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The Digital Personal Data Protection Bill, 2022 (the “DPDP Bill”) has been introduced by the Ministry of Electronics and IT (“MeitY“), and the public is requested to provide input on the DPDP Bill by December 17, 2022. This move comes a few months after MeitY withdrew the DPDP Bill’s predecessor, the Personal Data Protection Bill, 2019 (‘PDP Bill) in August 2022. The DPDP Bill seeks to regulate personal data alone and leaves out non-personal data from its ambit. For the first time in India, the DPDP Bill has introduced pronouns she/her to refer to individuals, irrespective of gender. In contrast to the current Information Technology (Reasonable security practises and procedures and sensitive personal data or information) Rules, 2011 (“IT Rules 2011“), which only apply to body corporates, “Data Fiduciary” now includes HUFs, artificial judicial persons, individuals, and the State.

While the DPDP Bill proposes the protection of (a) personal information gathered online and from the Data Principal (b) Offline personal information that has been digitalized; the DPDP Bill excludes (a) processing of personal data not automatically, (b) individual offline data, (c) personal information processed by an individual for any domestic or personal use, (d) personal information about a person that is present in a document that has been around for at least 100 years. The DPDP Bill proposes three grounds according to which personal data can be processed by a DF. First and foremost, the DPDP Bill’s requirements must be followed when processing digital personal data. Secondly, as long as the processing is not expressly forbidden by law, such processing is allowed. Thirdly, the DP should have given consent (express or deemed) before such personal data is processed.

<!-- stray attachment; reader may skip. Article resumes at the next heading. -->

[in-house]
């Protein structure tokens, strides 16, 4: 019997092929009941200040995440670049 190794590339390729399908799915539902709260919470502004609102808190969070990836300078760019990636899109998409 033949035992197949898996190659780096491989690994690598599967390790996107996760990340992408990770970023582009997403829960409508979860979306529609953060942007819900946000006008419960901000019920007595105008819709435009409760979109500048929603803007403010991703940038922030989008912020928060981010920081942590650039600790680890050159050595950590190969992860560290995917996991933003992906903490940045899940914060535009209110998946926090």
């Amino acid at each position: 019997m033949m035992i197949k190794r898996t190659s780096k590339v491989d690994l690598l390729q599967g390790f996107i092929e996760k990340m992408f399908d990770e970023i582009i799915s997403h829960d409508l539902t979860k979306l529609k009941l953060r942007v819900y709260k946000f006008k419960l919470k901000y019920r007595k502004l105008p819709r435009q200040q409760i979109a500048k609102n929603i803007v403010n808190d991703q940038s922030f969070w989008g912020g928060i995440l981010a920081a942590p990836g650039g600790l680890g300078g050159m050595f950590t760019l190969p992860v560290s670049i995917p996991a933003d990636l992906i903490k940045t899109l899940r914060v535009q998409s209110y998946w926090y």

1. Territorial Applicability

The DPDP Bill proposes that the Bill shall be applicable to personal digital data that is processed in India and to such personal data which though processed by the DF outside India but processed in connection with any activity of offering products or services to the DP in India or profiling of the DP.

  1. Notice and Consent

The DF must provide a notice to the DP outlining the nature of the personal data sought to be gathered and the reason for its acquisition on or before asking for the DP’s consent. According to the DPDP Bill, permission may be either expressed or inferred. This consent is not permanent; the DP may withdraw consent at any time. Unless processing without the DP’s consent is required or permitted by law, the DF must stop using the DP’s personal data when the DP withdraws consent and do so in a fair amount of time. The latter form of consent, referred to as deemed consent can be inferred by DFs during medical emergencies, compliance with a judgment or order, or when the DP voluntarily provides personal data to the DF, etc.

  1. Duties and Obligations of DFs

The DFs have to inter alia:

  • (a) guarantee the personal data is accurate and complete when it is used to make a decision that affects the DP to whom it relates and when it is transferred from one DF to another;
  • (b) implement appropriate security measures to guard against personal data breaches and alert the affected
  • (c) cease to retain personal data upon fulfillment of the purpose for which it is collected.
  1. Rights and Duties of the DPS